Research Note: The use of high fidelity simulation to promote interprofessional collaboration between student nurse anesthetists and physician anesthesia residents

By | 14th December 2017

Photo: The discovery of general anaesthesia revolutionised medicine. (Getty Images: Bettmann)


Authors and affiliations at bottom of article


Physician anesthesiologists and Certified Registered Nurse Anesthetists (CRNAs) have co-existed for over 100 years.  The relationship between them has often not been the most collegial. This interprofessional conflict has manifested in situations in which the practice of CRNAs has been both legally challenged and restricted by their physician counterparts, frequently resulting in professional relationships that are not collaborative. To facilitate productive working relationships and positive patient outcomes, it is vital for nurse anesthetists and physician anesthesiologists to practice their respective professions collaboratively (AANA, 2012; Matsukai & Sakai, 2011). The Journal of Interprofessional Care (2016) defines interprofessional collaboration as a type of interprofessional work which involves different health and social care professions who regularly come together to provide services. Introducing collaborative practice must begin early in both professions, ideally when they are trainees (Alberto & Herth, 2009; AANA, 2013).  The use of high-fidelity simulation involving both anesthesia residents and student nurse anesthetists is an important strategy for laying the groundwork for collaborative practice following transition into practice.  High-fidelity simulation is an educational modality that allows the participants to engage in a clinically based simulation, in this situation, a learning laboratory that is designed as an operating room suite. The participants, when exposed to a high degree of realism, behave and act as they would if they were in a clinical situation working with patients and staff members rather than mannequins and confederates, often actors who portray clinical staff members ( Hinde, Gale, Anderson, Roberts & Sice, 2015;Matevski & Gravenstein, 2008; Palaganas, J.C., Epps, C., & Raemer, D.B., (2014).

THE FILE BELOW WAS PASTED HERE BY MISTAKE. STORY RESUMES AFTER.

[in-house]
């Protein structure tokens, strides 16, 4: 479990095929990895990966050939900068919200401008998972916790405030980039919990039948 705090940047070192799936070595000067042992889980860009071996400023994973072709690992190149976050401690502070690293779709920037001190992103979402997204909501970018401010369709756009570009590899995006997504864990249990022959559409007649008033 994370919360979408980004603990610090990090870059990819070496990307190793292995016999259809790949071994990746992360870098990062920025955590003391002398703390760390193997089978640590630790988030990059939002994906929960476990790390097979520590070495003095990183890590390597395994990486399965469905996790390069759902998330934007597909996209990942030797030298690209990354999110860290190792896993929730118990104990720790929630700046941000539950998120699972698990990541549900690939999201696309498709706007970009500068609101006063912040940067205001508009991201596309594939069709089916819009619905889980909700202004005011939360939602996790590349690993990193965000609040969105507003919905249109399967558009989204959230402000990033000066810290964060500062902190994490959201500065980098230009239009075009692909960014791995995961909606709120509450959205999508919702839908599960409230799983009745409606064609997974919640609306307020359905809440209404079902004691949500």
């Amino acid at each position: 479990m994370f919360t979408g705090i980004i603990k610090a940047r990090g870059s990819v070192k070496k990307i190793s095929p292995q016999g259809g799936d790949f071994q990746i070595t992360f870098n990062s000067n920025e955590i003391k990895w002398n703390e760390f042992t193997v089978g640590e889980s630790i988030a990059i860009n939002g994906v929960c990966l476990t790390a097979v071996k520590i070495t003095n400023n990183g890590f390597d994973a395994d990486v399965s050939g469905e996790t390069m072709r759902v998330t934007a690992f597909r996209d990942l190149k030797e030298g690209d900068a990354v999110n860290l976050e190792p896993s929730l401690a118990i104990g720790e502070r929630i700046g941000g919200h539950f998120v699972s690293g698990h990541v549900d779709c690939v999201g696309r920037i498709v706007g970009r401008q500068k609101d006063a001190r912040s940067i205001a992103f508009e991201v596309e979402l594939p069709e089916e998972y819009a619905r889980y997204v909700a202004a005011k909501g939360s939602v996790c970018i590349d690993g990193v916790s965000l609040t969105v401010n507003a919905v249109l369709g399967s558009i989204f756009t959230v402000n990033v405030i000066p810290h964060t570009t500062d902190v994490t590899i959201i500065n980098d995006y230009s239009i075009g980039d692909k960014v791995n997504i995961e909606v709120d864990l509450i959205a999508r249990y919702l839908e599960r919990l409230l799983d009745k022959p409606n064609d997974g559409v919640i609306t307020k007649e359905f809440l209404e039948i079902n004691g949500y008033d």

Anesthesia is unique in that anesthesia is administered by two primary types of providers, registered nurses, specifically CRNAs, and physician anesthesiologists, doctors of medicine or doctors of osteopathy. This frequently leads to interprofessional tension (AANA, Dillon, Noble & Kaplan, 2009).   Whenever there is conflict between two professional providers, their working relationship may be compromised. Even more disconcerting is the possibility of a disruption in the teamwork required between the CRNA and the physician anesthesiologist ( AANA).   Having two anesthesia providers concurrently delivering care often results in a practice overlap or a redundancy of services. (Dillon et al., 2009; Montgomery, Griswold-Theodorson, Morse, Montgomery & Farabough, 2012). Park, Spurr, and Chang (2009) stated that the scope of practice of both groups of providers is nearly identical, which may be a significant factor that contributes to interprofessional conflict. Interprofessional tension may develop from this overlap, which may have a negative impact on collaboration between CRNAs and physician anesthesiologists. Collaboration between both provider groups is essential since CRNAs and physician anesthesiologists use a team approach to deliver the majority of anesthetics, approximately 67% of cases ( AANA, 2012; Petri, 2009).   Torgersen and Chamings (1994) explored collaborative relationships between physician anesthesiologists and CRNAs and concluded that poor collaboration resulted in negative working relationships and occupational stress, and compromised the delivery of quality anesthesia care (Petri, 2009).  Conversely, positive collaborative relationships between CRNAs and physician anesthesiologists result in improved patient outcomes, and improved working relationships between these two groups of providers (Nagelhout & Plaus, 2014). Interprofessional collaboration is best served when there is mutual respect and communication among professionals, one strategy for promoting interprofessional collaboration is through interprofessional experiences using high-fidelity simulation (AANA, 2014, Palaganas et al., 2014).


Simulation in Anesthesiology

A viable strategy for interprofessional clinical training of student registered nurse anesthetists (SRNAs) and physician anesthesia residents is high-fidelity simulation (AANA, 2014; Matevski & Gravenstein, 2008). Interprofessional education through the use of high-fidelity simulation is a mechanism by which nurses and physicians may increase their understanding of their respective roles, improve communication and solidify a collaborative relationship that may have positive effects on the health care professional, the health care organization and the patient.